Our friend also likes to cook — Southern-style! Once, he said that whenever he boiled potatoes for mashing, he’d drain off the water and save it. The “broth” contained a lot of the starch from the spuds, as well as the potato flavor that’s currently popular in breads. He’d use this liquid instead of plain water whenever he made biscuits. The biscuits held together better and had a richer flavor!

It’s similar to what we do when boiling chicken for certain dishes: we save the “stock” and use it to flavor soups, casseroles, and our favorite chicken and rice dish. Guests often ask what gives the rice such a savory flavor. We always give the short, direct answer. But the longer, indirect answer is that we don’t waste anything; what many people decant, cut away, and cast out — assuming it to be worthless — is always put to good use in our kitchen. Even fruit and vegetable peelings can be composted.

Another item we save and “repurpose” is stale bread. We use it to make stuffing and bread pudding. Why waste a good thing, even if it appears to be “bad” — just like the cloudy liquid left over from boiled potatoes. In the kitchen, EVERYTHING that’s seemingly of no value, seemingly a “lost cause” or a “complete waste” can serve a good purpose. Savvy cooks never waste. And neither does God.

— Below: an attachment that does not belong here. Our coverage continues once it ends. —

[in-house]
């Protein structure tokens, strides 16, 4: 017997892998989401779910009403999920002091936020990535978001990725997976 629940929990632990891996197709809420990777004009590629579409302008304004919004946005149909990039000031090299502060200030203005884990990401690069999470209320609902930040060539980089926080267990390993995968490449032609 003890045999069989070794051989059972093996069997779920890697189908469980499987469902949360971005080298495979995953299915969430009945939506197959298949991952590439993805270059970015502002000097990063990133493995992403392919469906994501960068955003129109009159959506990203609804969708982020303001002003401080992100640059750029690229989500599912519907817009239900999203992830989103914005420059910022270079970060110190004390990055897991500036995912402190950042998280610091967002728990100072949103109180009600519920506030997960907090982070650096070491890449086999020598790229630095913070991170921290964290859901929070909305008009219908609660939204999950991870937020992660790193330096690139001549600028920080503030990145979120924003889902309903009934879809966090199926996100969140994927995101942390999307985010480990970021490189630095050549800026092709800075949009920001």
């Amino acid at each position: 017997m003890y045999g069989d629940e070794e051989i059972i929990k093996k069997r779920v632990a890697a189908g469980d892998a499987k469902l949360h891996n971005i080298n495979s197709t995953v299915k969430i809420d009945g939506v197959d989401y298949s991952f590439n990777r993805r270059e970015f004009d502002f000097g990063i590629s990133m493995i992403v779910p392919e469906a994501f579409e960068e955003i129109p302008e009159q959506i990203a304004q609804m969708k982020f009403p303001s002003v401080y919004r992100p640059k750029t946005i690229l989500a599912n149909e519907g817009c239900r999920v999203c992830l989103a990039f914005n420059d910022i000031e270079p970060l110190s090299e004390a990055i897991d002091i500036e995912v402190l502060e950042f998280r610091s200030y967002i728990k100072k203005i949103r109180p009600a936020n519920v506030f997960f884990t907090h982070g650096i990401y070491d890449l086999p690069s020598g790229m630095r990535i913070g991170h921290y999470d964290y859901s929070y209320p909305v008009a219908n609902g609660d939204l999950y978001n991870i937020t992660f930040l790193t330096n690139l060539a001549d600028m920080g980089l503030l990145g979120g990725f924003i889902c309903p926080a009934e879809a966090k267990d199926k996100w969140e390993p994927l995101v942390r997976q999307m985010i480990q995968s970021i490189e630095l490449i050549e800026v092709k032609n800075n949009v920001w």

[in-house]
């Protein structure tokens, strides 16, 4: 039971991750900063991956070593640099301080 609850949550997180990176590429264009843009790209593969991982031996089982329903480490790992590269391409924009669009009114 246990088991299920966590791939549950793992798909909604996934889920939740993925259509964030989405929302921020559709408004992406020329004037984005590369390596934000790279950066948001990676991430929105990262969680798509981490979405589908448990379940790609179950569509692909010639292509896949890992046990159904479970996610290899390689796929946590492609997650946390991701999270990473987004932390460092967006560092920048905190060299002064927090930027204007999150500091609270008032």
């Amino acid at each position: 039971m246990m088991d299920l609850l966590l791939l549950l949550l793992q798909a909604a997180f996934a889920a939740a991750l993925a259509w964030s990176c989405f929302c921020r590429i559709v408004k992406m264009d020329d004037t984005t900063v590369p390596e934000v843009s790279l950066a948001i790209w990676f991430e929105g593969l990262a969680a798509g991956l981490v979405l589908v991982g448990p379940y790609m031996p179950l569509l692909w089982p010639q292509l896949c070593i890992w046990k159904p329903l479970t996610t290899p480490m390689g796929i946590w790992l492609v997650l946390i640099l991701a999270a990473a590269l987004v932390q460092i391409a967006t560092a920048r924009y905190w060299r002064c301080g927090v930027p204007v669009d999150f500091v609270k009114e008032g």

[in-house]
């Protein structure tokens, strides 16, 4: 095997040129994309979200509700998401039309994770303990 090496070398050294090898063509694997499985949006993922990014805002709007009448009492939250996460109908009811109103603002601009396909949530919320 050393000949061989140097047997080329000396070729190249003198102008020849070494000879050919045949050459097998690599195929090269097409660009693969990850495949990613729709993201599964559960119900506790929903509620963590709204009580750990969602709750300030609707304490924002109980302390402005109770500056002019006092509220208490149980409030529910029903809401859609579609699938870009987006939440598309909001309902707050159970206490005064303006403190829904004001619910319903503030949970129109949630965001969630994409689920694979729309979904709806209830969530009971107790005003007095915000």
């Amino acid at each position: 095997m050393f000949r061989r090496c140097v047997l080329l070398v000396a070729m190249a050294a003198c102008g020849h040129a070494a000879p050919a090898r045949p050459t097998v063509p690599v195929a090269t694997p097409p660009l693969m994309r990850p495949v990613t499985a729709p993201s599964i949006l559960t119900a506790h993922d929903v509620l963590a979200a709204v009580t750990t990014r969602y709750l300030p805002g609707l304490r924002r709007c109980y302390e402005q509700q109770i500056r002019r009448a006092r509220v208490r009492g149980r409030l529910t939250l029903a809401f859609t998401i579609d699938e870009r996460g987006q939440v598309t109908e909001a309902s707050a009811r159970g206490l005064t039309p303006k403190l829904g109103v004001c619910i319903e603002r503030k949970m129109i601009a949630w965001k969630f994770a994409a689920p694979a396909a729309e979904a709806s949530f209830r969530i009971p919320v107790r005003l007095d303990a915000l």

The savviest “cook” in the kitchen of life is our Heavenly Father, and He never wastes anything. He simply repurposes it for His use. That means the fallout from a failed relationship or business venture will be put to good use in our lives. God may use a painful or embarrassing experience to teach us a truth, help us develop better character, or get us ready for a bigger challenge. Sometimes, He simply wants to get us on the right track again, so that he can fulfill our special destiny.

He uses defeat to make us stronger. He repurposes grief to make us compassionate. He allows closed doors and missed “opportunities” to keep us out of trouble. He doesn’t waste anything.

Whatever we’ve suffered, whatever we’re going through, whatever mistakes we’ve made, God always finds a good use for these “bad” experiences — which seem at the time like “lost causes”; like a “complete waste”! But in God’s kitchen there’s no waste. Every tear you’ve shed, every heartache you’ve endured, every moment of sorrow and suffering, doubt and despair — He’s restructured into something new and more wonderful. We usually don’t know what God is cooking up. Nor can we often see how He’ll repurpose something wrong and destructive into something right and renewed. But His Word explains to us that He continually does so. We can trust Him that our losses, our failures, our sorrows are never wasted. He is truly the God who renews, repurposes, restructures and reuses all we have and have gone through — the good, the bad, and the ugly.

“…You meant evil against me, but God meant it for good in order to bring about this present result….” (Genesis 50:20 NASB)

“And we know that God causes everything to work together for the good of those who love God and are called according to His purpose for them.” (Romans 8:28 NLT)